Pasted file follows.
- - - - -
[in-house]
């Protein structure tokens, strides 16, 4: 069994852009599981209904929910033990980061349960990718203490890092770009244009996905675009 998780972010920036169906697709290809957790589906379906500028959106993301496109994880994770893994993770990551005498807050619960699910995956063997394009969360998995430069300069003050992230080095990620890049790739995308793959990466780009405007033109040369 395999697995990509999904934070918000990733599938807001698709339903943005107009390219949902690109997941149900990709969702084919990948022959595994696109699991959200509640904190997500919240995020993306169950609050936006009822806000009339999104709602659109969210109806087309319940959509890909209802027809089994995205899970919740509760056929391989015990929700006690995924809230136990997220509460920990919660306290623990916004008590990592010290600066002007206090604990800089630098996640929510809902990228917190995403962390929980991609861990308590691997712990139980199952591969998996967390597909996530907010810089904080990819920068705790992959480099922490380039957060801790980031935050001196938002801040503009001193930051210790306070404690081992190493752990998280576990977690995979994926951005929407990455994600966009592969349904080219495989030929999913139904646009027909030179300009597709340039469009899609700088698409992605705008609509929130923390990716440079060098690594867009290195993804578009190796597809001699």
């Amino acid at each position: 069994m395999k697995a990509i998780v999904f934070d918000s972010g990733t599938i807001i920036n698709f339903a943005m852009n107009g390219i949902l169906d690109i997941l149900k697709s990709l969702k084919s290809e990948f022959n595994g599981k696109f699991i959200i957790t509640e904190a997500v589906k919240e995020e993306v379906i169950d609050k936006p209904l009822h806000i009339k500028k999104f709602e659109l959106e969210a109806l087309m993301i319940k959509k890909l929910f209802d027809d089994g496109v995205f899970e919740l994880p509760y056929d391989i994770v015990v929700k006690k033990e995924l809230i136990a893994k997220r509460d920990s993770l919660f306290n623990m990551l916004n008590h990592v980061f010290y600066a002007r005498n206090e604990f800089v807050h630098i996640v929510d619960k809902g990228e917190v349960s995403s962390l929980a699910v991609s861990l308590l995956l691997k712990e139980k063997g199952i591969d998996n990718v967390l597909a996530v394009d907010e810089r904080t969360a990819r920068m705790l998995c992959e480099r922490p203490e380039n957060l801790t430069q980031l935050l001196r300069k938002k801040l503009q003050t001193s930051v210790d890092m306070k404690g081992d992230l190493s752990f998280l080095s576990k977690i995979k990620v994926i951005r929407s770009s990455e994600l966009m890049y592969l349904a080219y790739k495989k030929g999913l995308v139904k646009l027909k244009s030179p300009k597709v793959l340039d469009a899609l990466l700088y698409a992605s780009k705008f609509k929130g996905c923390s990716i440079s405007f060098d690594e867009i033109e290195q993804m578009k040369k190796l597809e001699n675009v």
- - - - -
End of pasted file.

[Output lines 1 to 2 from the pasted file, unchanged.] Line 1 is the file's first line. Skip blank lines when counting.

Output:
[in-house]
């Protein structure tokens, strides 16, 4: 069994852009599981209904929910033990980061349960990718203490890092770009244009996905675009 998780972010920036169906697709290809957790589906379906500028959106993301496109994880994770893994993770990551005498807050619960699910995956063997394009969360998995430069300069003050992230080095990620890049790739995308793959990466780009405007033109040369 395999697995990509999904934070918000990733599938807001698709339903943005107009390219949902690109997941149900990709969702084919990948022959595994696109699991959200509640904190997500919240995020993306169950609050936006009822806000009339999104709602659109969210109806087309319940959509890909209802027809089994995205899970919740509760056929391989015990929700006690995924809230136990997220509460920990919660306290623990916004008590990592010290600066002007206090604990800089630098996640929510809902990228917190995403962390929980991609861990308590691997712990139980199952591969998996967390597909996530907010810089904080990819920068705790992959480099922490380039957060801790980031935050001196938002801040503009001193930051210790306070404690081992190493752990998280576990977690995979994926951005929407990455994600966009592969349904080219495989030929999913139904646009027909030179300009597709340039469009899609700088698409992605705008609509929130923390990716440079060098690594867009290195993804578009190796597809001699």